CHAPTER THE FIRST, in which the Messenger of the Immortals arrives in a surprising shape, looking for a permanent Vessel; and after being chased by her through the woods, indie kid Finn meets his final fate.
On the day we’re the last people to see indie kid Finn alive, we’re all sprawled together in the Field, talking about love and stomachs.
“I don’t believe that, though,” my sister says, and I look up at the slight tension in her voice. She gives me a half-annoyed nod of reassurance in the sunshine, then shakes her head again at Henna.
“You always have a choice. I don’t care if you think it’s love – and by the way, NOT a word you should throw around so easily – but even if that, even if that word, you can still choose to act right.”
“I said I loved the way he looked,” Henna says. “I didn’t say I loved him. You’re twisting my words.
And that’s not what I’m talking about anyway. I’m talking about … how your heart fills up. Actually, no, it’s not even your heart, it’s your stomach. You feel it and everything just goes.”
“No, it doesn’t,” my sister says, firmly. “No. It. Doesn’t.”
“You can feel it, and you can still do the right thing.”
Henna frowns. “Why is it a question of the ‘right thing’? I’m describing a totally normal human feeling. Nathan’s a hot guy.”
I look back down at my History textbook. I touch each of the four corners, counting silently to myself. I see Jared notice.
“You said you had no choice,” Mel pursues. “You said if you’d been able to kiss him, you would have done it right there, regardless of who saw. Or if he had a girlfriend already. Or if Tony was around–”
“I’m not going out with Tony any more–”
“Yeah, but you know how sensitive he is. You’d have hurt him and then you’d have said you had no choice and it would have been bullshit.”
Henna puts her hands over her face in frustration. “Melinda–”
“It’s something I feel strongly about.”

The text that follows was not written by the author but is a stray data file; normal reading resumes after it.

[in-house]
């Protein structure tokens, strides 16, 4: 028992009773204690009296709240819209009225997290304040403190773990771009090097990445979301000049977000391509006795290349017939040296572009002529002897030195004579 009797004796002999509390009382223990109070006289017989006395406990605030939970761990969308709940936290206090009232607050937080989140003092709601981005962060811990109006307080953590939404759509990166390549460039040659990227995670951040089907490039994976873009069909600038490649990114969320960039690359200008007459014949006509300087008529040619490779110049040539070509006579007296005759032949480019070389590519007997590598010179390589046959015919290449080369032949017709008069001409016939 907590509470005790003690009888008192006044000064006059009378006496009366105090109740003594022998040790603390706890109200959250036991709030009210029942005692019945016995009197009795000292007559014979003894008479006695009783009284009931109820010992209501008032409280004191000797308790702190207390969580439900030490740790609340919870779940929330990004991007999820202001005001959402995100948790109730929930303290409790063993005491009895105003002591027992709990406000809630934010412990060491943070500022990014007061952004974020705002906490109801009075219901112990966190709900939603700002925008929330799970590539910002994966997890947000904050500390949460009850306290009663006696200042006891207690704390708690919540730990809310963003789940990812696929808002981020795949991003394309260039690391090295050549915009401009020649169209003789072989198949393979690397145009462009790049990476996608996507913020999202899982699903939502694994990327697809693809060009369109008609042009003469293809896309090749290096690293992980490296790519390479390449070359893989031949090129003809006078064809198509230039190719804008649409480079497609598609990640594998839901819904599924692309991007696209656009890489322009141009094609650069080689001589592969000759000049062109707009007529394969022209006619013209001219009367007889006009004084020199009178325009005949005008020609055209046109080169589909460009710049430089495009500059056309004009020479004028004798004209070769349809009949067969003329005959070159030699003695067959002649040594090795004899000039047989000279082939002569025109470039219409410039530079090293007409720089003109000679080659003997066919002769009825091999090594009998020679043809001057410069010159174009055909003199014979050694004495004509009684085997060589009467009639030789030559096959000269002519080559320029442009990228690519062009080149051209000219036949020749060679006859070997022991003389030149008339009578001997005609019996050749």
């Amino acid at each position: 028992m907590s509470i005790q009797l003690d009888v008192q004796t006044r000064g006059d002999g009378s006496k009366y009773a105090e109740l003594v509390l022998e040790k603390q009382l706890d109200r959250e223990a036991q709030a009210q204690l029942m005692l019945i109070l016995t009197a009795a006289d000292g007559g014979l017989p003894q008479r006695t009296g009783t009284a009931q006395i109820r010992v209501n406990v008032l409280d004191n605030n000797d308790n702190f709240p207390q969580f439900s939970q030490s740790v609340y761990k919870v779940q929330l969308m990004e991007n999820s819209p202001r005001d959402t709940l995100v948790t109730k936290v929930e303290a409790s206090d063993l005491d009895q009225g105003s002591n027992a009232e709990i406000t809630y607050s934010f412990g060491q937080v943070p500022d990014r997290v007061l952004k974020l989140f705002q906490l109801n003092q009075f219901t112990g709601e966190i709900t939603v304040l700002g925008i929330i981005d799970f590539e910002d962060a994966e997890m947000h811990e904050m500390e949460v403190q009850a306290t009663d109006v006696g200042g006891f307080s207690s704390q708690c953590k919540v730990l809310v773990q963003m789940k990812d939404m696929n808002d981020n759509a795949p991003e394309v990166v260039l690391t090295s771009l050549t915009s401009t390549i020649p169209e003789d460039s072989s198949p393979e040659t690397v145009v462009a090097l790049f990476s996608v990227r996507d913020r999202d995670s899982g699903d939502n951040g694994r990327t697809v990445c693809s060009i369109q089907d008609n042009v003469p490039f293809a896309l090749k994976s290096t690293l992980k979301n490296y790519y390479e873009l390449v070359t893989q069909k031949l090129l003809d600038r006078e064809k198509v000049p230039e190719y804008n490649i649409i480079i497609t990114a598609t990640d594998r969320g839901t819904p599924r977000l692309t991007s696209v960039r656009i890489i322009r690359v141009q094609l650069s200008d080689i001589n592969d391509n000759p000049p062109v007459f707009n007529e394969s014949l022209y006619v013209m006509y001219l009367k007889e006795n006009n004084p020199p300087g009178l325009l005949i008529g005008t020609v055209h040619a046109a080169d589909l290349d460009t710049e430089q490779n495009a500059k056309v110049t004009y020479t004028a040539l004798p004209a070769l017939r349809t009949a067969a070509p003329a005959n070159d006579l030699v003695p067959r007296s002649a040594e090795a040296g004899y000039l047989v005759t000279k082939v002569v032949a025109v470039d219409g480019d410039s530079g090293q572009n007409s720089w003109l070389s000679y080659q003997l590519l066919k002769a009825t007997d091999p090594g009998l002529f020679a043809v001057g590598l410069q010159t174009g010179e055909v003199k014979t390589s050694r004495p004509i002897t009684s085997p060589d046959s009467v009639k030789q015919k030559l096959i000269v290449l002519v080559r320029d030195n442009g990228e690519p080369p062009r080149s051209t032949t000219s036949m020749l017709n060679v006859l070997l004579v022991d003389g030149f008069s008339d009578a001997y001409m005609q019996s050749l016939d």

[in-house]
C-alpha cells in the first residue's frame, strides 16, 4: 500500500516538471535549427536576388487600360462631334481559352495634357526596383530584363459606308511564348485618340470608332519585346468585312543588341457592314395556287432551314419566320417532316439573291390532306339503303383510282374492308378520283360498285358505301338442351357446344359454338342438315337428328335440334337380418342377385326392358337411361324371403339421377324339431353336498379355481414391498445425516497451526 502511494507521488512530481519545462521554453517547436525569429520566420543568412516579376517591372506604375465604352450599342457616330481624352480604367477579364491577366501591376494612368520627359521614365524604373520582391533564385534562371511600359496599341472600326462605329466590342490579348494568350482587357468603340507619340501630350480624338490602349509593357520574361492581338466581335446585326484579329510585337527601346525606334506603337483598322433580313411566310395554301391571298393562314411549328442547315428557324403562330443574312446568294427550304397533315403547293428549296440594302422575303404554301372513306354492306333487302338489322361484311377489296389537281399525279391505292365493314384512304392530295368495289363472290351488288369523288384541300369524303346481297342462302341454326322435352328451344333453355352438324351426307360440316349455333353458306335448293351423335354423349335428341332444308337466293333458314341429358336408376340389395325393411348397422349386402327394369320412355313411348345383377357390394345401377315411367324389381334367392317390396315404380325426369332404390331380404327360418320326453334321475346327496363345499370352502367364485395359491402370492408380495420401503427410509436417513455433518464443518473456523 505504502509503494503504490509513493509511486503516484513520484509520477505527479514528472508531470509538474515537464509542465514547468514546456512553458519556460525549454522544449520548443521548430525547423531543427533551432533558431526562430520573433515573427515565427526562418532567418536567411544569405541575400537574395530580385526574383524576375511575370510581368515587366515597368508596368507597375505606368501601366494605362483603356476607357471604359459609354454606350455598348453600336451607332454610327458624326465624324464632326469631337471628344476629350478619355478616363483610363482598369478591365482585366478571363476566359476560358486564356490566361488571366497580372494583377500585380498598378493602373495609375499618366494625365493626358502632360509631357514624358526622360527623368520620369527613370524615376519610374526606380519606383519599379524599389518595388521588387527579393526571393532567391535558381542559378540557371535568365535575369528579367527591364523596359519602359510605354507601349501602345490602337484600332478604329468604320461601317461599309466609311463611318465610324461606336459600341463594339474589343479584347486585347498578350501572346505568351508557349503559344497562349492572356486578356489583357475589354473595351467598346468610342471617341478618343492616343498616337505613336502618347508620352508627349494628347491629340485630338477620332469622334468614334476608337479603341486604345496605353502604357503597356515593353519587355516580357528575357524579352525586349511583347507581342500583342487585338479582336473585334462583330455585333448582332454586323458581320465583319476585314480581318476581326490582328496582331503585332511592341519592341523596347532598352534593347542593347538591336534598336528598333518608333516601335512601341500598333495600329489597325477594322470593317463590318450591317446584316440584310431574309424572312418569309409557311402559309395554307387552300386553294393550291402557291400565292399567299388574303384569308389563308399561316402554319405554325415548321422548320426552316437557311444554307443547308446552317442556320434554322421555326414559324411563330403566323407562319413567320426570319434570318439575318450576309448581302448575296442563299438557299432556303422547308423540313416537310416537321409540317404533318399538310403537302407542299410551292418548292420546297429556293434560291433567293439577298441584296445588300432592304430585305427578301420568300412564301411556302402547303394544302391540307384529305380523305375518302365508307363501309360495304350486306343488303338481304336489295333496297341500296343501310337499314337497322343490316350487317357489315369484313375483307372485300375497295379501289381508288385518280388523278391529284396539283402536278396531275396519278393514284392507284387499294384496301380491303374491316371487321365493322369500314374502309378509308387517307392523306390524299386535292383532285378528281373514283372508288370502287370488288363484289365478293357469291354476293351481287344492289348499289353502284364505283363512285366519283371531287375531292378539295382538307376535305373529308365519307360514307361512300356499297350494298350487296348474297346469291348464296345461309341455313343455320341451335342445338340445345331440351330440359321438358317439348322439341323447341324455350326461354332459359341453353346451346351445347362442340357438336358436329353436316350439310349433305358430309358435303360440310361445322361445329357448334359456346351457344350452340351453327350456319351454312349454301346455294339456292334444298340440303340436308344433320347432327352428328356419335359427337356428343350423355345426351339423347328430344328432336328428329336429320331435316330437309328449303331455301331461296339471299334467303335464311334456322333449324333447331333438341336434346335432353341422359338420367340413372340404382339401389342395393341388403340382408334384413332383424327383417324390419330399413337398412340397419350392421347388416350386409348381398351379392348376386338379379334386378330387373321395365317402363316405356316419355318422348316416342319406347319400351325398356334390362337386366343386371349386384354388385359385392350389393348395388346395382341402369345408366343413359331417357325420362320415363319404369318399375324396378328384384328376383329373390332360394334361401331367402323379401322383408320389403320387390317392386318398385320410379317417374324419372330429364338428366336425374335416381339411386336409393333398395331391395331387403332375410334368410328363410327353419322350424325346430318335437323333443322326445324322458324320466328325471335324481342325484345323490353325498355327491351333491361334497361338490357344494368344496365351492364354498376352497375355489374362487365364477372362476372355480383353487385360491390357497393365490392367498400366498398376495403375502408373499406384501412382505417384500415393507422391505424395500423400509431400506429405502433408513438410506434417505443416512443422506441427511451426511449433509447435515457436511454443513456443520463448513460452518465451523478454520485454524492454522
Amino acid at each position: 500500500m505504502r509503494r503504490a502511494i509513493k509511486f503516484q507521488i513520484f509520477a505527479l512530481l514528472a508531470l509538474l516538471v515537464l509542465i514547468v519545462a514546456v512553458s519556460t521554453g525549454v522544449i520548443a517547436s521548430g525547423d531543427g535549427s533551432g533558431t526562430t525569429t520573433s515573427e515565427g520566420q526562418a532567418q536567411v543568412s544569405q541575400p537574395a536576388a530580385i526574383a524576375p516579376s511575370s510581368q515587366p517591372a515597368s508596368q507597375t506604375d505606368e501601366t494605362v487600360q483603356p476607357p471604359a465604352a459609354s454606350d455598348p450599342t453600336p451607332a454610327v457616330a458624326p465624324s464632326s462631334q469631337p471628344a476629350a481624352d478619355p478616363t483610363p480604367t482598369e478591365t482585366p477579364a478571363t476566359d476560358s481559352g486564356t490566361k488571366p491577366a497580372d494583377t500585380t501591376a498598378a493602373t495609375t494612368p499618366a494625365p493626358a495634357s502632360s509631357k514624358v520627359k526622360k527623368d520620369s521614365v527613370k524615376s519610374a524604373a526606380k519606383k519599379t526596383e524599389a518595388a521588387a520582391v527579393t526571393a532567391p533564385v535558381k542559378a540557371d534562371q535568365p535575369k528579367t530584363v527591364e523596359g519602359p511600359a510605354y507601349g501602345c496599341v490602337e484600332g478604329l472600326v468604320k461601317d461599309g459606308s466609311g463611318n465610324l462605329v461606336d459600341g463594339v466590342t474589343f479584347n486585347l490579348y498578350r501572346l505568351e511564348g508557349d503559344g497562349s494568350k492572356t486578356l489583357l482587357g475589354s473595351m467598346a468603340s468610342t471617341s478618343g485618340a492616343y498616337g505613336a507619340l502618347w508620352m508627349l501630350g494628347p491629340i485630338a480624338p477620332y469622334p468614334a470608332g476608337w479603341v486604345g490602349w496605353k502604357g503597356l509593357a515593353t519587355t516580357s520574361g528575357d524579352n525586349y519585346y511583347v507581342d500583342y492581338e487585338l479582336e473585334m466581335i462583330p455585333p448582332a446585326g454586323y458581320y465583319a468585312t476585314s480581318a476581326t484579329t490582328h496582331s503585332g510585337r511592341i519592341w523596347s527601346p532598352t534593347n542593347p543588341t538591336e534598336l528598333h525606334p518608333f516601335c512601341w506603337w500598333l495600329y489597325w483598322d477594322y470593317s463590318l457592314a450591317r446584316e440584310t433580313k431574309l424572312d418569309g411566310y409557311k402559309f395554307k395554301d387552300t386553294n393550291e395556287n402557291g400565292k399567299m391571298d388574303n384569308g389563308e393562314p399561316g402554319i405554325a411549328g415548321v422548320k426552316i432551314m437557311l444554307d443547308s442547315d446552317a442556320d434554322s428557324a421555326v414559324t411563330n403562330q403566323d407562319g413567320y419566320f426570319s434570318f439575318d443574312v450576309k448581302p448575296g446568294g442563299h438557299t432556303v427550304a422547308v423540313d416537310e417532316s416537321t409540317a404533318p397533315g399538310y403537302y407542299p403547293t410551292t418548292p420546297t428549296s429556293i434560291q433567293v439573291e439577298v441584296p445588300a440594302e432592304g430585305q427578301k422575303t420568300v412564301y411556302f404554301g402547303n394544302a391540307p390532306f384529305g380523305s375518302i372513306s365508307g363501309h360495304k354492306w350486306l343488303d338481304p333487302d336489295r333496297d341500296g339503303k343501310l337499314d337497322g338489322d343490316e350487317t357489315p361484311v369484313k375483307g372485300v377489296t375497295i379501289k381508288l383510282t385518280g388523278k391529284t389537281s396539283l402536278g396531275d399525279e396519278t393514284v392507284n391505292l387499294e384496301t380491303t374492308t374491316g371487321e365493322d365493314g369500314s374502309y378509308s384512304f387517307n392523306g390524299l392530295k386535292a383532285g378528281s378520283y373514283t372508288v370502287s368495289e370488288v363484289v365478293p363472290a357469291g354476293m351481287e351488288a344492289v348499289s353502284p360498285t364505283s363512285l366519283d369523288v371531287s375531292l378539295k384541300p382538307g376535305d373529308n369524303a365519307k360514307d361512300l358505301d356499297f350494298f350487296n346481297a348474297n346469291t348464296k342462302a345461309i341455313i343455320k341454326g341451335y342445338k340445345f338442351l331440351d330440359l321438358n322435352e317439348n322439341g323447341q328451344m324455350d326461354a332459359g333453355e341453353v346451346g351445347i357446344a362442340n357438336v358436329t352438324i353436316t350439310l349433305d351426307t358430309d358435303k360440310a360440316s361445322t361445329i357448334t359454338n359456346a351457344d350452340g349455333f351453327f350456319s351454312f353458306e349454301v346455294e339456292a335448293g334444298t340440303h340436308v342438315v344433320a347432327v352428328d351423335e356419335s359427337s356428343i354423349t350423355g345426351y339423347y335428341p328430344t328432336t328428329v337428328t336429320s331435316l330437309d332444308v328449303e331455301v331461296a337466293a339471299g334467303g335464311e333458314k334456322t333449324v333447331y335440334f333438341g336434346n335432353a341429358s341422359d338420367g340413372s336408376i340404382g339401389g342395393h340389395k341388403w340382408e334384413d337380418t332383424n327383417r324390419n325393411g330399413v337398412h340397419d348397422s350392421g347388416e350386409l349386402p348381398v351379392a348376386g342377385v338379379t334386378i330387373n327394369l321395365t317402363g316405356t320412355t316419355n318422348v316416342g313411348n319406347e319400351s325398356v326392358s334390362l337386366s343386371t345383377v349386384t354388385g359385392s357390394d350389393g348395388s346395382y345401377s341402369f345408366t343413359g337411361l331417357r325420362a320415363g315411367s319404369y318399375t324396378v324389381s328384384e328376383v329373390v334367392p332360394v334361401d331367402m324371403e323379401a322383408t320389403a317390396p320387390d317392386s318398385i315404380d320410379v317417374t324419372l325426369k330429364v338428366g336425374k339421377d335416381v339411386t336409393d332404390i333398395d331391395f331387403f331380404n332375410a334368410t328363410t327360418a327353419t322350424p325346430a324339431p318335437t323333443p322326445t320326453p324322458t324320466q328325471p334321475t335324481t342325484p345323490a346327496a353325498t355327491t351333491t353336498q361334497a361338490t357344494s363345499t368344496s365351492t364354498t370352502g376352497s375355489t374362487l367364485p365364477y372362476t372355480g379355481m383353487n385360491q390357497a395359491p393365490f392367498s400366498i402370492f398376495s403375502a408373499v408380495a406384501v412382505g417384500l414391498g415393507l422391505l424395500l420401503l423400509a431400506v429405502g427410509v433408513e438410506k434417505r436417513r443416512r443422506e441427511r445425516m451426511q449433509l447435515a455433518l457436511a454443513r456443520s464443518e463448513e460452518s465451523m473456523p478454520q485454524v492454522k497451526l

“I can see that–”
“And don’t call me Melinda.”
“Henna’s right, though,” Jared says, from where he’s lying back with his head on Henna’s butt. “It is in your stomach.”
“On a guy, you’d think it’d be lower,” Mel says.
“That’s different,” Jared says, sitting up. “Your dick or whatever, that’s just wanting. Animal stuff.
This is more.”
“Yeah,” Henna agrees.
“You feel it right here.” Jared puts his hand on his belly. It’s a biggish kind of belly and we know he doesn’t draw attention to it lightly. “And it’s like, for that moment, everything you believed is wrong.
Or doesn’t matter. And everything that was complicated is suddenly, like, yes-and-no simple, because your stomach is really the boss and it’s telling you that your desire is possible and that it’s not the answer to everything but it’s the one thing that’s going to make the questions more bearable.”
He stops, looking up into the sun. We all know what he means. He knows we all know what he means. He never really talks about it, though. We wish he did.
“Your stomach isn’t the boss of you,” Mel says, evenly.
“Oh,” Jared says, realizing. “Sorry–”
Mel shakes her head, brushing it off. “Not what I meant. Your heart isn’t the boss of you either.
Thinks it is. Isn’t. You can always choose. Always.”
“You can’t choose not to feel,” Henna says.
“But you can choose how to act.”
“Yeah,” Jared says. “Hard, though.”
“Early Christians thought your soul was in your stomach,” I say.